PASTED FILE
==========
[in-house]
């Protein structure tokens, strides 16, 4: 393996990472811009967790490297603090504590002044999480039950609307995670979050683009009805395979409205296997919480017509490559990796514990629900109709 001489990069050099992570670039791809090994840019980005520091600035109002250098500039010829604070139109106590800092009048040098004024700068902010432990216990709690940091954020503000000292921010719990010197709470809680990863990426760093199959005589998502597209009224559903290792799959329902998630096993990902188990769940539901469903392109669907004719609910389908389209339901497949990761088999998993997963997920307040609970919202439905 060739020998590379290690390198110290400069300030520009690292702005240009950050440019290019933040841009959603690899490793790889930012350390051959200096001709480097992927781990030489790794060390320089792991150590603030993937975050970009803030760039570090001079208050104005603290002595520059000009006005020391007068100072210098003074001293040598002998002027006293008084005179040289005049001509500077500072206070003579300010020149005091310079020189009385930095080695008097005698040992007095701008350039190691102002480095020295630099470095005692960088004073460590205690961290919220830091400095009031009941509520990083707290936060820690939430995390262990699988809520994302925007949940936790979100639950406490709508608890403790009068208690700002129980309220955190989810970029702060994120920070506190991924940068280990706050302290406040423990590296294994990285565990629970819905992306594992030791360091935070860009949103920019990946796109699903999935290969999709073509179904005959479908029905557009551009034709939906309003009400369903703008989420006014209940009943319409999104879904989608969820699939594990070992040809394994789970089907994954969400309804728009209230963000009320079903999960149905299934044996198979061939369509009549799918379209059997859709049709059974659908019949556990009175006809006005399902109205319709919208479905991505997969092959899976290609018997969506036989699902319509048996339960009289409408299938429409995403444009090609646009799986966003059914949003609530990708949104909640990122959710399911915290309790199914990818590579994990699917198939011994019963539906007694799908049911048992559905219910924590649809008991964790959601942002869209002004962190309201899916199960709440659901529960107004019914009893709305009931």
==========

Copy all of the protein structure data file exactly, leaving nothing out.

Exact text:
[in-house]
């Protein structure tokens, strides 16, 4: 393996990472811009967790490297603090504590002044999480039950609307995670979050683009009805395979409205296997919480017509490559990796514990629900109709 001489990069050099992570670039791809090994840019980005520091600035109002250098500039010829604070139109106590800092009048040098004024700068902010432990216990709690940091954020503000000292921010719990010197709470809680990863990426760093199959005589998502597209009224559903290792799959329902998630096993990902188990769940539901469903392109669907004719609910389908389209339901497949990761088999998993997963997920307040609970919202439905 060739020998590379290690390198110290400069300030520009690292702005240009950050440019290019933040841009959603690899490793790889930012350390051959200096001709480097992927781990030489790794060390320089792991150590603030993937975050970009803030760039570090001079208050104005603290002595520059000009006005020391007068100072210098003074001293040598002998002027006293008084005179040289005049001509500077500072206070003579300010020149005091310079020189009385930095080695008097005698040992007095701008350039190691102002480095020295630099470095005692960088004073460590205690961290919220830091400095009031009941509520990083707290936060820690939430995390262990699988809520994302925007949940936790979100639950406490709508608890403790009068208690700002129980309220955190989810970029702060994120920070506190991924940068280990706050302290406040423990590296294994990285565990629970819905992306594992030791360091935070860009949103920019990946796109699903999935290969999709073509179904005959479908029905557009551009034709939906309003009400369903703008989420006014209940009943319409999104879904989608969820699939594990070992040809394994789970089907994954969400309804728009209230963000009320079903999960149905299934044996198979061939369509009549799918379209059997859709049709059974659908019949556990009175006809006005399902109205319709919208479905991505997969092959899976290609018997969506036989699902319509048996339960009289409408299938429409995403444009090609646009799986966003059914949003609530990708949104909640990122959710399911915290309790199914990818590579994990699917198939011994019963539906007694799908049911048992559905219910924590649809008991964790959601942002869209002004962190309201899916199960709440659901529960107004019914009893709305009931």